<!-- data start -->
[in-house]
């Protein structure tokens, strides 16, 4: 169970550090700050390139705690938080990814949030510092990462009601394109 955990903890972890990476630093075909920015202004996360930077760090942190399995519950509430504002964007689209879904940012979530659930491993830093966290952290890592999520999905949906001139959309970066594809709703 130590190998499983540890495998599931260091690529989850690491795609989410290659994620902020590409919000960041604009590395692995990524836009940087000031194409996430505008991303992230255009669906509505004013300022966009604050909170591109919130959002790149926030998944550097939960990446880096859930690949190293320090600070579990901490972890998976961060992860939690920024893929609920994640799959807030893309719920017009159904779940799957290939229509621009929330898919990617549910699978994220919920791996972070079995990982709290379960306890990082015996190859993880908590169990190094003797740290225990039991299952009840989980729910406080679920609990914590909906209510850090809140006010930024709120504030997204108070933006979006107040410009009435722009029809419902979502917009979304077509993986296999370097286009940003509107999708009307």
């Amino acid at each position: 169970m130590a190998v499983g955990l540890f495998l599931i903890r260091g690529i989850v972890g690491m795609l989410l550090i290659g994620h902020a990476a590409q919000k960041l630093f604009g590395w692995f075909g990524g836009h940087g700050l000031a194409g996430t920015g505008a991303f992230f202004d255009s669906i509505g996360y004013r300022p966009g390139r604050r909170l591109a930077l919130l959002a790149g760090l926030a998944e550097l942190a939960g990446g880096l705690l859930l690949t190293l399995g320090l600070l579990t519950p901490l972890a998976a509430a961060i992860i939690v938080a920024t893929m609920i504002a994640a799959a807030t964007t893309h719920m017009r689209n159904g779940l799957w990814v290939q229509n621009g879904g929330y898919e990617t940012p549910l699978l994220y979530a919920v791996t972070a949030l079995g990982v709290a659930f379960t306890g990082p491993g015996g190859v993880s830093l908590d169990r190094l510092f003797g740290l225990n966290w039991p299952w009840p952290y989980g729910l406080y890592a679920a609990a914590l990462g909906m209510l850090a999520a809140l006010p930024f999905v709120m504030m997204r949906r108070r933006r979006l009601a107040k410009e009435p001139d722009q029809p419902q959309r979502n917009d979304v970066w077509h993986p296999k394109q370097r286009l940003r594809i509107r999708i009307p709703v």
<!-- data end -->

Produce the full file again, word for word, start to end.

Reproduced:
[in-house]
């Protein structure tokens, strides 16, 4: 169970550090700050390139705690938080990814949030510092990462009601394109 955990903890972890990476630093075909920015202004996360930077760090942190399995519950509430504002964007689209879904940012979530659930491993830093966290952290890592999520999905949906001139959309970066594809709703 130590190998499983540890495998599931260091690529989850690491795609989410290659994620902020590409919000960041604009590395692995990524836009940087000031194409996430505008991303992230255009669906509505004013300022966009604050909170591109919130959002790149926030998944550097939960990446880096859930690949190293320090600070579990901490972890998976961060992860939690920024893929609920994640799959807030893309719920017009159904779940799957290939229509621009929330898919990617549910699978994220919920791996972070079995990982709290379960306890990082015996190859993880908590169990190094003797740290225990039991299952009840989980729910406080679920609990914590909906209510850090809140006010930024709120504030997204108070933006979006107040410009009435722009029809419902979502917009979304077509993986296999370097286009940003509107999708009307």
């Amino acid at each position: 169970m130590a190998v499983g955990l540890f495998l599931i903890r260091g690529i989850v972890g690491m795609l989410l550090i290659g994620h902020a990476a590409q919000k960041l630093f604009g590395w692995f075909g990524g836009h940087g700050l000031a194409g996430t920015g505008a991303f992230f202004d255009s669906i509505g996360y004013r300022p966009g390139r604050r909170l591109a930077l919130l959002a790149g760090l926030a998944e550097l942190a939960g990446g880096l705690l859930l690949t190293l399995g320090l600070l579990t519950p901490l972890a998976a509430a961060i992860i939690v938080a920024t893929m609920i504002a994640a799959a807030t964007t893309h719920m017009r689209n159904g779940l799957w990814v290939q229509n621009g879904g929330y898919e990617t940012p549910l699978l994220y979530a919920v791996t972070a949030l079995g990982v709290a659930f379960t306890g990082p491993g015996g190859v993880s830093l908590d169990r190094l510092f003797g740290l225990n966290w039991p299952w009840p952290y989980g729910l406080y890592a679920a609990a914590l990462g909906m209510l850090a999520a809140l006010p930024f999905v709120m504030m997204r949906r108070r933006r979006l009601a107040k410009e009435p001139d722009q029809p419902q959309r979502n917009d979304v970066w077509h993986p296999k394109q370097r286009l940003r594809i509107r999708i009307p709703v």